Rae gave me permission to re-post the photo here and she also told me a little bit about her experience (the bookstore shall remain nameless to protect the potentially sexist).
Rae said (over email):
“It was a used bookstore, with a small selection of new books. As used bookstores go, I would call it average-sized–smaller than a Half-Price Bookstore, larger than a specialty store. The owner said they have been doing ‘a lot of organizing’ and that separating ‘the males and the females’ made it ‘easier for customers to find their favorite authors.’ They did this ‘only for popular books’ though. Sci-fi & fantasy and YA and other unpopular (?) genres were still fraternizing.”
Rae goes on:
“It was very frustrating from a discovery standpoint, because I went looking for a few vacation reads, and I wanted to BROWSE, DANGIT. But I had to browse two separate sections. I don’t understand how separating them makes it easier to find books–John Grisham still starts with a G-R-I no matter what section he’s in… ”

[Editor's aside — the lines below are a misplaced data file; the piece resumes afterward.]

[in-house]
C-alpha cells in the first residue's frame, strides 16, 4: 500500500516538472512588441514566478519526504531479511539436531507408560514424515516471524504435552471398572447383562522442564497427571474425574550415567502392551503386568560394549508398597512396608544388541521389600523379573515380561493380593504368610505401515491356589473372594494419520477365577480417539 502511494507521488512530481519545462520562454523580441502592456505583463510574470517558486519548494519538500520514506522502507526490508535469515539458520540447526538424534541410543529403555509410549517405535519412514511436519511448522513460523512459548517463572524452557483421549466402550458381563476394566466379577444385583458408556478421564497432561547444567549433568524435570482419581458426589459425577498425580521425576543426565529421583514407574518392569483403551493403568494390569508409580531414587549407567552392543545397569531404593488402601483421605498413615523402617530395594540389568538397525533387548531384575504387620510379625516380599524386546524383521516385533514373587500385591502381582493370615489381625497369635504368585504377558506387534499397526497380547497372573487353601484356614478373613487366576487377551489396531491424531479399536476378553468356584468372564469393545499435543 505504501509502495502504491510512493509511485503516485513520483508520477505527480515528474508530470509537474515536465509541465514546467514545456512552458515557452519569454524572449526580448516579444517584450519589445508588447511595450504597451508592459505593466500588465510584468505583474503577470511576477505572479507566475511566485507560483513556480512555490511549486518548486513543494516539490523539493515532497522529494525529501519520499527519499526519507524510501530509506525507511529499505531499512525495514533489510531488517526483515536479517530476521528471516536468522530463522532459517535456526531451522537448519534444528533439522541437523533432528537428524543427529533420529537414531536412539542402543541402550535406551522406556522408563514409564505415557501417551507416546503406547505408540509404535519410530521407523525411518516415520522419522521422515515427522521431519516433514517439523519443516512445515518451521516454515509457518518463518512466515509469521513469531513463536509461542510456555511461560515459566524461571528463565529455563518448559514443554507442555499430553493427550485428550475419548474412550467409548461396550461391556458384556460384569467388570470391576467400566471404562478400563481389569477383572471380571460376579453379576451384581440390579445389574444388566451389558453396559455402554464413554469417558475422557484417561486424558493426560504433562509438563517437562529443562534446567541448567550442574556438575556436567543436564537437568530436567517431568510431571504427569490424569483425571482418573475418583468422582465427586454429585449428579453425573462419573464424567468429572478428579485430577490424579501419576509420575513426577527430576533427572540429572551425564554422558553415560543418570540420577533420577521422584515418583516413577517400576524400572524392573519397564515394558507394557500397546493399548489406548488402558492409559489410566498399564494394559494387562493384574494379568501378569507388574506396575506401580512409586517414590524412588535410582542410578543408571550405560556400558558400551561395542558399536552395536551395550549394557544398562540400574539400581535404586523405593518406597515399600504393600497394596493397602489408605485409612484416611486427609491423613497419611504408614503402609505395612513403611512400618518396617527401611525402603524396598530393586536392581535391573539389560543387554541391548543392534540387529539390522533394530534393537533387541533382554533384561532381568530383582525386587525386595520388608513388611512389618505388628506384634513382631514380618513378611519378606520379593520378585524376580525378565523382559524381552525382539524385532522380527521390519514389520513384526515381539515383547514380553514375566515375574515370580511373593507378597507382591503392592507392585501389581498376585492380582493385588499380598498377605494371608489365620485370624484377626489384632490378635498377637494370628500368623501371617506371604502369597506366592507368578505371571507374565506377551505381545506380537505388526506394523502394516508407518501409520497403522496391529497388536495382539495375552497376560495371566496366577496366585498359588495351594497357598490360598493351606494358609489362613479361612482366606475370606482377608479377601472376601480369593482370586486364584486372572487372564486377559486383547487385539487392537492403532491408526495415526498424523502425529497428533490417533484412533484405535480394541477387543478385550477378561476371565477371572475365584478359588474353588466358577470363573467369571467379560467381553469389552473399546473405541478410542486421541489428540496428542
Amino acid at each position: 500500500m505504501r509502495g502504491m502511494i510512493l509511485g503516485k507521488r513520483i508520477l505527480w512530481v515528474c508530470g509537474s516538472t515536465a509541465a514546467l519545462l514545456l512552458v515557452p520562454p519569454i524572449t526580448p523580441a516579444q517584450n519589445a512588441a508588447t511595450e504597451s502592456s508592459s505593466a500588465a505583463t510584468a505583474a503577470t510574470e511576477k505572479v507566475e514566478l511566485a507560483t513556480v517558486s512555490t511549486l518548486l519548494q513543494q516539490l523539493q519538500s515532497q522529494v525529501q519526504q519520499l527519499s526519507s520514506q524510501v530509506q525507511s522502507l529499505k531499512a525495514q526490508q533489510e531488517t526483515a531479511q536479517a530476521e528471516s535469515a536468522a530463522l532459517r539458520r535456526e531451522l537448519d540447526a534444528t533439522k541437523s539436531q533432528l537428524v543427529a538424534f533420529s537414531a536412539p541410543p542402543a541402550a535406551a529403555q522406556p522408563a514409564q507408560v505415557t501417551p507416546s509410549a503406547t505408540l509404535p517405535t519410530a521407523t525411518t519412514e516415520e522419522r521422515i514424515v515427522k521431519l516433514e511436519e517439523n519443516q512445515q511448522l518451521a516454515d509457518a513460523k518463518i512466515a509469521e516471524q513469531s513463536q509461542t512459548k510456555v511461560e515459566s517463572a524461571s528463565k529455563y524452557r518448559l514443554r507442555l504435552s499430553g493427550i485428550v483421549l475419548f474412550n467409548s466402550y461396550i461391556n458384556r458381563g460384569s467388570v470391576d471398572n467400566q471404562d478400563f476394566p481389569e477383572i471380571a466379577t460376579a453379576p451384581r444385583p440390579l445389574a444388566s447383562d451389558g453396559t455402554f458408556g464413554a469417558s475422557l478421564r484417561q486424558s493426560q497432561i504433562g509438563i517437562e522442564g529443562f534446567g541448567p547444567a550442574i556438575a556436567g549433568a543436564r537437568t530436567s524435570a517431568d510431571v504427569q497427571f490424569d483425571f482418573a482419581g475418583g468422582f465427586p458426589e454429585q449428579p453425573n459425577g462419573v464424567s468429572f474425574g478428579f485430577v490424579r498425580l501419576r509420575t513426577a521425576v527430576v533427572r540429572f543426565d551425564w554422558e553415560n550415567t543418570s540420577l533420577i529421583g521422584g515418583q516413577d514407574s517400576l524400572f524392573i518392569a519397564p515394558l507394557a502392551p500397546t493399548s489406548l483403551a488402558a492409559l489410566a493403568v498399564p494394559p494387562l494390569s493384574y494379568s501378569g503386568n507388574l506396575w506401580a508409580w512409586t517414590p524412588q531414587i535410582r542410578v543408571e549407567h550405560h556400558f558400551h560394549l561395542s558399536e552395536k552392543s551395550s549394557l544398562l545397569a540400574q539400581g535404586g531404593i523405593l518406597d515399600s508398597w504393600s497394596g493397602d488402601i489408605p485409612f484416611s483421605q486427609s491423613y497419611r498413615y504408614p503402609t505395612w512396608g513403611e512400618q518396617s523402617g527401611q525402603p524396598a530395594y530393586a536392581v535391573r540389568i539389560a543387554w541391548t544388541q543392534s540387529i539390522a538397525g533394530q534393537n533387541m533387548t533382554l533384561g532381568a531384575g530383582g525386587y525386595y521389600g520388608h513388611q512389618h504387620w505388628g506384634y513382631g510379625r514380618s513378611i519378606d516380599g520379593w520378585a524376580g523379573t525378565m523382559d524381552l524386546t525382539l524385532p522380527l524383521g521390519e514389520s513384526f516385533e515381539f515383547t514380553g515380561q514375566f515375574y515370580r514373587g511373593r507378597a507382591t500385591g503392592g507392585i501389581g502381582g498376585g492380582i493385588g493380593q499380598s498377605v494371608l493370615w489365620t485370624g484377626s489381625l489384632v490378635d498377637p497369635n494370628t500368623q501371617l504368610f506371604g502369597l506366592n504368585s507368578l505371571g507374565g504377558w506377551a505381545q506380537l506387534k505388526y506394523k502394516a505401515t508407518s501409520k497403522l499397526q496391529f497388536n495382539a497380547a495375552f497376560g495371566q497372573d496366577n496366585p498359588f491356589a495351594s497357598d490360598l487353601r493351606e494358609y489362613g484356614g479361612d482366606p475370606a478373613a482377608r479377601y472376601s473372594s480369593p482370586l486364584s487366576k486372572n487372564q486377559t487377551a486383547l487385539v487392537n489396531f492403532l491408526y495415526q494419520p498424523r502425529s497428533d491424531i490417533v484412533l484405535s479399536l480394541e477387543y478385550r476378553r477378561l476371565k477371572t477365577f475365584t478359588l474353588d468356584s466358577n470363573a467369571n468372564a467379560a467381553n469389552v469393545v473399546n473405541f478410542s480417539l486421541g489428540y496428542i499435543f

And here’s the kicker:
“The owner was a woman.”
Hmmm. My own knee-jerk reaction is that this is, in fact, good ol’ fashioned “separate but equal” literary sexism (and, sadly, it’s really nothing new). I don’t personally seek out authors by gender – I enjoy just browsing the shelves and stumbling on new titles and authors. By separating the males from the females, these booksellers are decreasing the potential for discoverability. But maybe they don’t necessarily care about that? Maybe they know that their regular customers will make a bee-line for their favorite authors anyway? It’s hard to say. (It’s also problemactic that sci-fi/fantasy/YA fiction is considered unpopular in this store, but that’s an issue for another post.)
So tell me: what do YOU think of all of this? Is this a “Shelfgate” situation, or is it just a matter of a bookshop trying something “different” in the interest of good customer service? Tell me your thoughts in the comments.
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